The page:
^{2}), mean absolute error (MAE), and Akachi information criterion (AIC). In addition, there are two interactive variables for all the models, and the maximum number of basic equations for the forward phase was set as mentioned earlier. The evaluation indexes of the regression model based on the input variables of the four groups for the MARS model are listed in Table 3. The evaluation indexes (R

^{2}and MAE) of models for input variables of categories one to three were all lower than the total variable model. In addition, the AIC values of the models for categories one to three were all higher than the total variable model. Therefore, the total variable model (category four) can better explain the spatiotemporal variations in TWS than other categories.

## 4. Discussion

#### 4.1. Main Influencing Factors of TWS Spatiotemporal Variations

#### 4.2. Impact of Factors’ Interaction on Spatiotemporal Variations in TWS

#### 4.3. Uncertainty and Limitations

## 5. Conclusions

^{2}) of 0.83 and a root mean square error (MAE) of 1.2 mm. Moreover, the spatial distributions of trends derived from the MARS model and GRACE data were similar. The MARS model identified that Rs, ElecW, NDVI, Rsb, P, and Tmin were statistically significant factors that dominated the variation in the TWS trend across the UMYRC. Among the determinants, the contribution of Rsb was the largest and Tmin was the smallest. Apart from the effect of a single factor, there were five pairs of interactive variables driving the variations in TWS, which were ElecW with Tmin and Rs, NDVI and Rs, P with Rs and Rsb. Among the interactive variables, the synergistic effect of P and Rsb contributed the most to the spatial variations in the TWS trend, followed by Rs and NDVI.

## Author Contributions

## Funding

## Acknowledgments

## Conflicts of Interest

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**Figure 1.**The location and elevation as well as the distribution of the main tributaries and irrigation areas of the study area. The green triangles represent the location of hydrological sites. LYX is Langyagnxia station; LZ is Lanzhou station; TDG is Toudaogui station; HJ is Hejin station; SMX is Sanmenxia station; HYK is Huayuankou station; HID is Hetao Irrigation District; and YID is Yinchuan Irrigation District.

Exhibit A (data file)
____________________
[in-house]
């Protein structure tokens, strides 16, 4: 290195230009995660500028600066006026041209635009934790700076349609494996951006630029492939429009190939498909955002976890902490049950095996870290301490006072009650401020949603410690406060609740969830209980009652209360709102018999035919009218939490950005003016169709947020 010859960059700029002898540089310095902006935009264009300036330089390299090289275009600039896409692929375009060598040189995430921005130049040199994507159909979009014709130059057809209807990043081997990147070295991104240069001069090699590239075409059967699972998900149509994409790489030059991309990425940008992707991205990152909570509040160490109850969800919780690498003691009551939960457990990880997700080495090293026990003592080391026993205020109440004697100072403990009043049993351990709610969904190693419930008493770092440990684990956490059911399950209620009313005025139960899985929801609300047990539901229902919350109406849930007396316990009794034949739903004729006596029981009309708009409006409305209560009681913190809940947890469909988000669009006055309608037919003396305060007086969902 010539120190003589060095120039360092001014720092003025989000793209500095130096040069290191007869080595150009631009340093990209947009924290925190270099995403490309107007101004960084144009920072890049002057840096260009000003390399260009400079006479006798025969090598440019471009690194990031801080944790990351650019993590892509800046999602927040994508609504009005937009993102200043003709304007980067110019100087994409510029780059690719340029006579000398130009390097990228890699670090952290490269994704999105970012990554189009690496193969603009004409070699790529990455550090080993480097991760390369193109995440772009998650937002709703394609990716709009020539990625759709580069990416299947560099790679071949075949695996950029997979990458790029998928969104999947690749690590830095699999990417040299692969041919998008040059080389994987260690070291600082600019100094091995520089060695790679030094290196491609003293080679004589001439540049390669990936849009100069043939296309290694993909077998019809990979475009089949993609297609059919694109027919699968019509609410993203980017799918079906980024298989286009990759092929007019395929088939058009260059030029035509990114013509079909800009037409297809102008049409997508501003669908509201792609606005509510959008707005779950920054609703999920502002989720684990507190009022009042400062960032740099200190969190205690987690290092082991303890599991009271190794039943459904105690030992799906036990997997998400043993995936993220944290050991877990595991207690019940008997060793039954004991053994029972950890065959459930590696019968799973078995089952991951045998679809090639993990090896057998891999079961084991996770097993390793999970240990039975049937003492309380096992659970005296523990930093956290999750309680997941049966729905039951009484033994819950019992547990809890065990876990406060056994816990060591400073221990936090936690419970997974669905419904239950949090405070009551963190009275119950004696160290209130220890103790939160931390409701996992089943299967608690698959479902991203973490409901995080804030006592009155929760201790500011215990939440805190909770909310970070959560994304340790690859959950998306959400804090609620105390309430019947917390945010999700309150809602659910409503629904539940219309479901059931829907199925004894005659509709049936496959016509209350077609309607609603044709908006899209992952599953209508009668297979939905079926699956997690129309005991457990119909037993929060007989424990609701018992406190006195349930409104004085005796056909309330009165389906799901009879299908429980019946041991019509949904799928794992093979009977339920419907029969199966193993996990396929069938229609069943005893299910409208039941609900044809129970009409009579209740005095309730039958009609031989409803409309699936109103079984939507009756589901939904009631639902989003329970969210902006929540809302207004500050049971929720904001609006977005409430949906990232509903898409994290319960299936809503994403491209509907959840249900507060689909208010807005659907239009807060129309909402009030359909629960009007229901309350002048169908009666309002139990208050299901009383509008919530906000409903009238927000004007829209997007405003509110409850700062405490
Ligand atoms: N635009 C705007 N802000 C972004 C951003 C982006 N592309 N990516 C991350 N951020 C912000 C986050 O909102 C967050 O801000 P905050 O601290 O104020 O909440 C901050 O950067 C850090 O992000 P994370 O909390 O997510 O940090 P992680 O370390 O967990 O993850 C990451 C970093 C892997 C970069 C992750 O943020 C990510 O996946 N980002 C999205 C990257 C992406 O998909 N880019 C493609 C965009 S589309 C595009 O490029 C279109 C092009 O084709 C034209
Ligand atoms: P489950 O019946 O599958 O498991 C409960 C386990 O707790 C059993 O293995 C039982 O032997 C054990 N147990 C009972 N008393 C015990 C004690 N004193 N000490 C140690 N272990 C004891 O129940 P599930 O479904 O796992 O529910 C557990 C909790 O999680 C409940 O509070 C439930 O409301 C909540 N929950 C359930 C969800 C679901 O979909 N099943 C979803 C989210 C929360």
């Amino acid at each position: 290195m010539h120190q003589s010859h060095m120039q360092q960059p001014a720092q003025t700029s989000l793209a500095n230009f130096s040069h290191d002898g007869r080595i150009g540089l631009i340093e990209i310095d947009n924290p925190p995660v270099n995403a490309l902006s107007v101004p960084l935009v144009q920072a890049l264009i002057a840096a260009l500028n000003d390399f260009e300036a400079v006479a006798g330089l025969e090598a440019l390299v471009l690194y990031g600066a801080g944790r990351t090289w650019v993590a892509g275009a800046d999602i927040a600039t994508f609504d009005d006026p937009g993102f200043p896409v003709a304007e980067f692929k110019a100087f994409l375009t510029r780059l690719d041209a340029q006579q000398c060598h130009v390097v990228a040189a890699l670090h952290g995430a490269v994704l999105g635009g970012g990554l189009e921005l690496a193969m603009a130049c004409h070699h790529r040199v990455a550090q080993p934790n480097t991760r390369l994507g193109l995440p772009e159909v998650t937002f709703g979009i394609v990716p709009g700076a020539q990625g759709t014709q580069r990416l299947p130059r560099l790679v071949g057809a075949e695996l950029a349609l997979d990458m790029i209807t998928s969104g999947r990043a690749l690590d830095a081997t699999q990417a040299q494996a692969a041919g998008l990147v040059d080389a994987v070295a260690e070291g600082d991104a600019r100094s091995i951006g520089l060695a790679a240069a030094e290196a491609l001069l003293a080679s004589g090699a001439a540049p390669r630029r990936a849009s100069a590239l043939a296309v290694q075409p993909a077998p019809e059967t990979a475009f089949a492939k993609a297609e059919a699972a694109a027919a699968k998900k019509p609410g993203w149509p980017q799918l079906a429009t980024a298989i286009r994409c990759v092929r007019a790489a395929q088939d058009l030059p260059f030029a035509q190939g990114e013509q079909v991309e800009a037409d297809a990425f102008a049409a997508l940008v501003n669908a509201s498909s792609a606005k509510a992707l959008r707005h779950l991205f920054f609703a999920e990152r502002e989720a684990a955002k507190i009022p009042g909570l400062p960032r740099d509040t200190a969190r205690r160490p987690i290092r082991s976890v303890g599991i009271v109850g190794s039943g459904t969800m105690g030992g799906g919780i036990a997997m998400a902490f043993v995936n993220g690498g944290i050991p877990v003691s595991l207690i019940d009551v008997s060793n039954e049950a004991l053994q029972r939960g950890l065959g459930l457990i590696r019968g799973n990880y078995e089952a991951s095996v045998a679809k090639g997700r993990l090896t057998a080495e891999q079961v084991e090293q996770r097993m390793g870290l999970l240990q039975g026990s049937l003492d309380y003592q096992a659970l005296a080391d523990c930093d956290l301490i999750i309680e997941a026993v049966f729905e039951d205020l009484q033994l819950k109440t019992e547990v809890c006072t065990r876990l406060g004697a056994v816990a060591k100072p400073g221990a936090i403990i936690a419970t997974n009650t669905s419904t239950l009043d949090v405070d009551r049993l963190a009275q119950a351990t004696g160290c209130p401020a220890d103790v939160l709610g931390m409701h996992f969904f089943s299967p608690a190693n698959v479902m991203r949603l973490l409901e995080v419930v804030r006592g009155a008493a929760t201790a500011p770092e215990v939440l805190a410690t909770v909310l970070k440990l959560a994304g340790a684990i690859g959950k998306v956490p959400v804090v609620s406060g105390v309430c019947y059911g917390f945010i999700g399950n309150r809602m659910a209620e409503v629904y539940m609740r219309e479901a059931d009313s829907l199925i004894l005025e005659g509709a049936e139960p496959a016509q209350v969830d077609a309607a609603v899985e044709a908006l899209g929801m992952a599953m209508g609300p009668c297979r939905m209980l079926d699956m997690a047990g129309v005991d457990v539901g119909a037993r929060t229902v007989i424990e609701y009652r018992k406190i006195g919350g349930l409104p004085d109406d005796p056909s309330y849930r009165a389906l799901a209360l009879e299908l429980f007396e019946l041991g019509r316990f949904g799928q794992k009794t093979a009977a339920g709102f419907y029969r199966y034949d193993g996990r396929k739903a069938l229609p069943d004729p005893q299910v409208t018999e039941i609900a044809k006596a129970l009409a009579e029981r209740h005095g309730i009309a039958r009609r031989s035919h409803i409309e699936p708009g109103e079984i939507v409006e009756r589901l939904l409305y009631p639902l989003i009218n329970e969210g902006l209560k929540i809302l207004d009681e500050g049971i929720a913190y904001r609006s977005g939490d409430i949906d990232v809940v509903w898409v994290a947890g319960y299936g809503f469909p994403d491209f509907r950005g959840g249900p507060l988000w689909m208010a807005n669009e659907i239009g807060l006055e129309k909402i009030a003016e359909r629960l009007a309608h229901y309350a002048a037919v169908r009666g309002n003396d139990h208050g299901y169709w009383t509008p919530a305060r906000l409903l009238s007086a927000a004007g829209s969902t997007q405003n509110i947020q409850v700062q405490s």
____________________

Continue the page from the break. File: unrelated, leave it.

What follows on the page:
**Figure 2.**(

**a**) Inter-annual TWSA across UMYRC and (

**b**) empirical cumulative distribution functions for grid trend slope of TWS. TWS

_{T}is for the slope of TWS.

**Figure 3.**Distribution maps for the Sen’s slope of (

**a**) TWS change trend during 2003–2015 and (

**b**) their standard deviations, respectively. LYX is Langyagnxia station; LZ is Lanzhou station; TDG is Toudaogui station; HJ is Hejin station; SMX is Sanmenxia station; HYK is Huayuankou station.

**Figure 4.**(

**a–g**) Distribution maps for the trend slope of hydro-climatic variables and (

**h**) NDVI during 2003–2015. LYX is Langyagnxia station; LZ is Lanzhou station; TDG is Toudaogui station; HJ is Hejin station; SMX is Sanmenxia station; and HYK is Huayuankou station.

**Figure 5.**Distribution maps for the trend slope of water withdrawal for (

**a**) domesticity, (

**b**) electricity, (

**c**) irrigation, (

**d**) livestock, (

**e**), mining, and (

**f**) manufacturing during 2003–2015. LYX is Langyagnxia station; LZ is Lanzhou station; TDG is Toudaogui station; HJ is Hejin station; SMX is Sanmenxia station; and HYK is Huayuankou station.